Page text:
In addition, we are seeing future bid activity and project starts in the multifamily and commercial office space get delayed or canceled. It is still unclear the total magnitude and duration of these slowdowns since we're at the beginning stages. But we do know it is highly likely they will have an impact on our full year 2020 results. Because of this, we have chosen to pull our full year guidance at this time until we have a clearer picture of what that impact will be.
With that, I'd like to turn it over to Ron to give you more details on the quarter and the full year outlook. Ron?
Thanks, Joe, and good morning. I am pleased to provide a summary of our 2020 first quarter results.
With this being the second quarter of our reported results inclusive of the Plateau acquisition, most of the acquisition transaction-related noise and onetime costs are now primarily behind us. The progress we have made, progressing our multiyear strategy, including the transformational acquisition of Plateau, is apparent in our first quarter financial performance and cash flows. The passing of another post-acquisition quarter also allows for a cleaner picture of our financial performance.
Unfortunately, now enters the complications of the global pandemic. There are many continuing uncertainties relating to the pandemic. Today's prepared remarks and Q&A time together with the investor deck posted on our website, should provide insight into the business aspects thus far and our expectations for the next few quarters.
As you saw in our earnings press release, the first quarter included acquisition-related costs of $473,000. The earnings release and investor deck includes several non-GAAP financial presentations to help provide a better understanding of the Q1 2020 results and our prospective expectations. Additionally, as we discussed during our year-end earnings call, the U.S. accounting standards requirement – required the reversal of our NOL income tax loss allowance. The 2020 and future consequences of this accounting requirement requires Sterling to provide a non cash income tax expense. Accordingly, in 2020, we expect to provide income tax expense at an effective tax rate of 26% to 27%, of which approximately 21% of pretax income will be a non cash expense.
For the 2020 first quarter, this non cash expense totaled $913,000. Because of the recurring nature of this tax expense going forward, we have not eliminated this expense from our non-GAAP presentations. Please refer to our investor deck materials for additional 2020 cash flow information.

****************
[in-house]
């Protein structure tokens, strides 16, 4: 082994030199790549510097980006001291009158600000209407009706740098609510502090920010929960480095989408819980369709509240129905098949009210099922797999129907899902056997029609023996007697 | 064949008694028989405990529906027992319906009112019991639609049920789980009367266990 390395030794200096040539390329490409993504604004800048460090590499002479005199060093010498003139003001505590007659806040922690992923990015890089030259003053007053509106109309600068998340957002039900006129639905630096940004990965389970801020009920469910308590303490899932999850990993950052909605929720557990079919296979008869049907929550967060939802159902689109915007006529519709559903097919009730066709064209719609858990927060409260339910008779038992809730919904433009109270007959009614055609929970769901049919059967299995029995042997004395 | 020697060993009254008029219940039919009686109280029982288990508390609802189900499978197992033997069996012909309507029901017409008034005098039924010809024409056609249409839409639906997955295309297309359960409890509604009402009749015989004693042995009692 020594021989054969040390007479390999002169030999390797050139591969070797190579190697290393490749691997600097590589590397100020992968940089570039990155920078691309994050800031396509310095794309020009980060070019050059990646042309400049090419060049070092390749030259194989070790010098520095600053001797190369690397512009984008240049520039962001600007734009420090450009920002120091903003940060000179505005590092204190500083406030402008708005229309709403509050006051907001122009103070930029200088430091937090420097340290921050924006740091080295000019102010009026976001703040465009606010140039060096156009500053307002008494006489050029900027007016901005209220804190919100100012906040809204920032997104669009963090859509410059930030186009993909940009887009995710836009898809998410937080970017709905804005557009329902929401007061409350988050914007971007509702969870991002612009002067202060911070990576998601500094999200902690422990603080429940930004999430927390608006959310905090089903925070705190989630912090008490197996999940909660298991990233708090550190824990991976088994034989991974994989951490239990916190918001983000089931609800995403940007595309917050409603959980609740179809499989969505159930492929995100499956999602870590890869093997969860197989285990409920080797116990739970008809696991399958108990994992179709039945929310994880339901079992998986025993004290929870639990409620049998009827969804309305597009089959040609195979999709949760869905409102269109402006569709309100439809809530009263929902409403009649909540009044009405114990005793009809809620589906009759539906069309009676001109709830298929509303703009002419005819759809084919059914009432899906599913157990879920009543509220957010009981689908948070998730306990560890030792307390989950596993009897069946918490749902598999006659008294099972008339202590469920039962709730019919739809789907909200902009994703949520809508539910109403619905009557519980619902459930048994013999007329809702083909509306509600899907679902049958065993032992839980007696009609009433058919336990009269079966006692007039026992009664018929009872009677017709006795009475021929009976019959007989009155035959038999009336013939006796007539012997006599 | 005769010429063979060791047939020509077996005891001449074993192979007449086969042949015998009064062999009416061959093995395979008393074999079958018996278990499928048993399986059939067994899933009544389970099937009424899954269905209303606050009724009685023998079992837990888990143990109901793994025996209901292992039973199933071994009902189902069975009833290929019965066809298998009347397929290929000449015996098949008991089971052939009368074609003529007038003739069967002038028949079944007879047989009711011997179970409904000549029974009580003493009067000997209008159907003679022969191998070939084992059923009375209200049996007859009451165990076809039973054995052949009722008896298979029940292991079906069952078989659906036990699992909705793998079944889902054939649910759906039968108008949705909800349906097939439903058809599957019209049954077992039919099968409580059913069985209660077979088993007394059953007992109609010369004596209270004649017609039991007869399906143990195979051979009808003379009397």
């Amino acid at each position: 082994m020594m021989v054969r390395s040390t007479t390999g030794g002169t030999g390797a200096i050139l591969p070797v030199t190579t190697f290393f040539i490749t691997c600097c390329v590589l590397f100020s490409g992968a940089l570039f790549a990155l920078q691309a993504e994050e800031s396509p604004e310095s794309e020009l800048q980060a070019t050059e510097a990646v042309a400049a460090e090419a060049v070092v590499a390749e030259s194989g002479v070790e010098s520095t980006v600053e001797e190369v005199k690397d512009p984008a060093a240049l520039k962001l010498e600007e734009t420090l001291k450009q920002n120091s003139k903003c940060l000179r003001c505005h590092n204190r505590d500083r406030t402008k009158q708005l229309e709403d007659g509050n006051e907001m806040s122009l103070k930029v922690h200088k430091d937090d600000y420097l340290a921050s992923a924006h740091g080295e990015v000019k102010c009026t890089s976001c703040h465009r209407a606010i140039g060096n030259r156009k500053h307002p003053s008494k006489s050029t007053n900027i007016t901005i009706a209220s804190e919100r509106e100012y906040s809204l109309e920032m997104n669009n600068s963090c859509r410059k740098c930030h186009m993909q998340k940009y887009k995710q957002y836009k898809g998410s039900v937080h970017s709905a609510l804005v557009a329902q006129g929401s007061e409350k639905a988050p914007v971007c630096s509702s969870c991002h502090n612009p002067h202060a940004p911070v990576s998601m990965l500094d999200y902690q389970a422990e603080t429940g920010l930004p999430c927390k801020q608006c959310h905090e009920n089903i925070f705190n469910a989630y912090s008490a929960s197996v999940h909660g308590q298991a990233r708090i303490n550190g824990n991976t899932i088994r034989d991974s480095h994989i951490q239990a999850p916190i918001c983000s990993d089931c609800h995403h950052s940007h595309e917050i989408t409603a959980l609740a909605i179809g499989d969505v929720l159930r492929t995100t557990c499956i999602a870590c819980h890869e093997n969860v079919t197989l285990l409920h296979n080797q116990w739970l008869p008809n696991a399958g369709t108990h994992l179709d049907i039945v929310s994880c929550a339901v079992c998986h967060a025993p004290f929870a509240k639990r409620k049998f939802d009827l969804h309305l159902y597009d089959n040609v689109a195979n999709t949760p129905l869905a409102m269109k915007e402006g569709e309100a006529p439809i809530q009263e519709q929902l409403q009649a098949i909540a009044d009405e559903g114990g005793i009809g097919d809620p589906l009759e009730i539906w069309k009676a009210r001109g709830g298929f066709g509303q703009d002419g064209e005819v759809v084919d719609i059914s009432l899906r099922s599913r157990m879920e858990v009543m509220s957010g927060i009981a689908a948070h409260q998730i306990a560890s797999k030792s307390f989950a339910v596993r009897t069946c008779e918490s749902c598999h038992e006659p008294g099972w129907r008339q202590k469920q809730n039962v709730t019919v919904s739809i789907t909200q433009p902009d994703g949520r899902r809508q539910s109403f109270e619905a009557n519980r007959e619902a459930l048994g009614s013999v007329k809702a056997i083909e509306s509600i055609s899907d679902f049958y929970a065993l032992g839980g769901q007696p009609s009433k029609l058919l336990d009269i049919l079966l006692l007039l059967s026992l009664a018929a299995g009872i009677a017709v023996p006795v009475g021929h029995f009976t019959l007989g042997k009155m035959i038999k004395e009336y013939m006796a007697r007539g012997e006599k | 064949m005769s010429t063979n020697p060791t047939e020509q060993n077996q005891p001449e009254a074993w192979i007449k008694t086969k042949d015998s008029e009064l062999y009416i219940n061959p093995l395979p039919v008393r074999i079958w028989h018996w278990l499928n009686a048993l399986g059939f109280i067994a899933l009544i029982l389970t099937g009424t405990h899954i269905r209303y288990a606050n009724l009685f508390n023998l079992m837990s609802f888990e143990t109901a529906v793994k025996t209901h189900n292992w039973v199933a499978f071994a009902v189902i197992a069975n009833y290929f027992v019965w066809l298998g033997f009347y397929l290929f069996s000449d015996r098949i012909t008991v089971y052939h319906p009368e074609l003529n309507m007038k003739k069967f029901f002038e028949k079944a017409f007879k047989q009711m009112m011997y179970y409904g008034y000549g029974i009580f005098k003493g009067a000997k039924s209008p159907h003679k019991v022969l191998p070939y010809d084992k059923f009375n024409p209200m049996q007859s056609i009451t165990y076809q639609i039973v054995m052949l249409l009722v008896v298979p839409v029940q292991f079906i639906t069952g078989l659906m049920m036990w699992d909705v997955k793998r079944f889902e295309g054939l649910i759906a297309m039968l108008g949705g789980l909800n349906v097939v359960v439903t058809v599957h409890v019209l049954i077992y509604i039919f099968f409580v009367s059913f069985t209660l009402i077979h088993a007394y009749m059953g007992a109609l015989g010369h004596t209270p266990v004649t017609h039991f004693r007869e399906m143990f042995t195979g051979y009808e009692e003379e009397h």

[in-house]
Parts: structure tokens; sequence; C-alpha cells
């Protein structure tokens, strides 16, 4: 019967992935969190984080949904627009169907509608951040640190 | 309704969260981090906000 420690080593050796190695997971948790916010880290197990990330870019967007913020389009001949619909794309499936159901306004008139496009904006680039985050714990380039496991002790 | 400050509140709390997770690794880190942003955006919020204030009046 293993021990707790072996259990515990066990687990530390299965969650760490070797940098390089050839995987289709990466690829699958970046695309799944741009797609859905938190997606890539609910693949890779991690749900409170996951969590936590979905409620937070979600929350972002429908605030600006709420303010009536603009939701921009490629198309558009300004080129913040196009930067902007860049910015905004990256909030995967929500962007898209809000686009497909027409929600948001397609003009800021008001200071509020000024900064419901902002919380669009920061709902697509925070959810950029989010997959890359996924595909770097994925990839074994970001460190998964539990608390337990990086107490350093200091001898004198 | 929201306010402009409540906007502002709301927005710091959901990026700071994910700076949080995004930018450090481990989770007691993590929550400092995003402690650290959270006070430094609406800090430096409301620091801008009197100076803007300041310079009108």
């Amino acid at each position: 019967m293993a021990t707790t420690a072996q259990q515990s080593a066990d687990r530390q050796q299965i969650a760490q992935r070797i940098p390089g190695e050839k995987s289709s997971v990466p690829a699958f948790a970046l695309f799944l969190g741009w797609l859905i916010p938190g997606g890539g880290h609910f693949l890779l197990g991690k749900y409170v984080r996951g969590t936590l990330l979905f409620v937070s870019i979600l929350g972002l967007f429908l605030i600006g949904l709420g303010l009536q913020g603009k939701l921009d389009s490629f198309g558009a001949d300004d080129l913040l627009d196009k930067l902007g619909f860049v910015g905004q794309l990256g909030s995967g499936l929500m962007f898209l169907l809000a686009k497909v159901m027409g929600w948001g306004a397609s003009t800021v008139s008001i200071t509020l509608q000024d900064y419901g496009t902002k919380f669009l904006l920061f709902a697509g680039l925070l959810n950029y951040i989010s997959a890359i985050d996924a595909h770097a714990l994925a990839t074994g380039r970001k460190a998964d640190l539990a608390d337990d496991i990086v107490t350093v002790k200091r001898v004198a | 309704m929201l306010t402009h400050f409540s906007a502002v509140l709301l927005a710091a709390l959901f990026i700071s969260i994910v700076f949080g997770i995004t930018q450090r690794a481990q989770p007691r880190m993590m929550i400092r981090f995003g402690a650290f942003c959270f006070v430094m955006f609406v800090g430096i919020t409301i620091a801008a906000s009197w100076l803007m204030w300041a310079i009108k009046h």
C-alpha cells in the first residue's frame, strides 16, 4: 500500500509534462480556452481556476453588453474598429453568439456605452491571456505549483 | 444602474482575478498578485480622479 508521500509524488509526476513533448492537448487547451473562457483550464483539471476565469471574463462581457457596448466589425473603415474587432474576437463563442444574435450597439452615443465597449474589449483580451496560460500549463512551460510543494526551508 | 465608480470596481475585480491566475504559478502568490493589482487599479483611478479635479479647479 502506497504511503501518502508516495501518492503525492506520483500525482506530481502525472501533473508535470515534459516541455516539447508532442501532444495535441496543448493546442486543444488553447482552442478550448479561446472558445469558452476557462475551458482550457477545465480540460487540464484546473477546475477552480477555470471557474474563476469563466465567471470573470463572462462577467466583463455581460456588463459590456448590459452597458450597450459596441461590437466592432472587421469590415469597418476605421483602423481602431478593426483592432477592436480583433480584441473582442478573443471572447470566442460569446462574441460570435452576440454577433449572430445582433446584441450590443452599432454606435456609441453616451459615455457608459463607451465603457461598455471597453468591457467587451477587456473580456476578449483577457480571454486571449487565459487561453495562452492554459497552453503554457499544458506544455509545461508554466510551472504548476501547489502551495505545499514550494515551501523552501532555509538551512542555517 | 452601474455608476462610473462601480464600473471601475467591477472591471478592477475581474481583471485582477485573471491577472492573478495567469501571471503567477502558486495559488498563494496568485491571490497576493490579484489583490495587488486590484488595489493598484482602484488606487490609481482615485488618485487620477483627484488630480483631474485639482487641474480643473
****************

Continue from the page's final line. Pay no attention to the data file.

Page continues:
Now let me talk specifically about our first quarter results. At March 31, 2020, our backlog was an all-time high of $1.19 billion, a 12% increase over the end of 2019. Approximately 58% of the backlog increase related to the growth from the heavy civil segment, with a balance of 42% of the growth driven by the Plateau operations, which is included in specialty services. The gross margin in our first quarter backlog was 12.7%, also a record high and up from 11.5% at the beginning of the year. Unsigned low bid awards totaled $241 million, a decrease of $32 million from the end of 2019. We finished the first quarter with combined backlog of $1.432 billion, a 7% increase over the end of 2019. Our gross profit in combined backlog increased to 12.1% at March 31, 2020, from 11% at the beginning of the quarter.
Our 2020 book-to-burn factors for our combined heavy civil and specialty services segments was 147% and 135% and for backlog and combined backlog, respectively. Residential, which accounted for 12% of our consolidated revenues, does not report backlog, reflecting the short-term performance cycle of our residential slabs.
Revenues for the first quarter were $297 million, an increase of $72.7 million or 32% over the 2019 quarter. The revenue increase was attributable to the specialty service segment due to the inclusion of the Plateau acquisition. Consistent with our expectations, the first quarter heavy civil revenue was $155.6 million, up slightly or $5.1 million over the 2019 quarter. We expect accelerated quarter-over-quarter heavy civil revenue growth for the balance of the year as we ramp up each of our three large design-build joint venture projects in the Rocky Mountain region.
Residential revenue for the first quarter was $36.4 million, down from $42.8 million in the first quarter of 2019, while up from the $34.5 million for the December 13, 2019 quarter. Completed slab count declined 11% from the first quarter of 2019. This decline was primarily driven by record rainfall in March 2020, which pushed revenues from its first quarter into the second quarter of 2020. To a lesser extent, the shift we saw in mid-2019 to higher demands for small homes, which generate less revenue per slab, also had a negative Q1 2020 revenue impact.
Our Houston market expansion continues to pick up steam. Houston accounted for 14% of the residential's completed slabs in the first quarter of 2020 compared to 9% in the first quarter of the prior year. The Houston area ramp up and increasing scale has had a favorable impact on its operating income returns.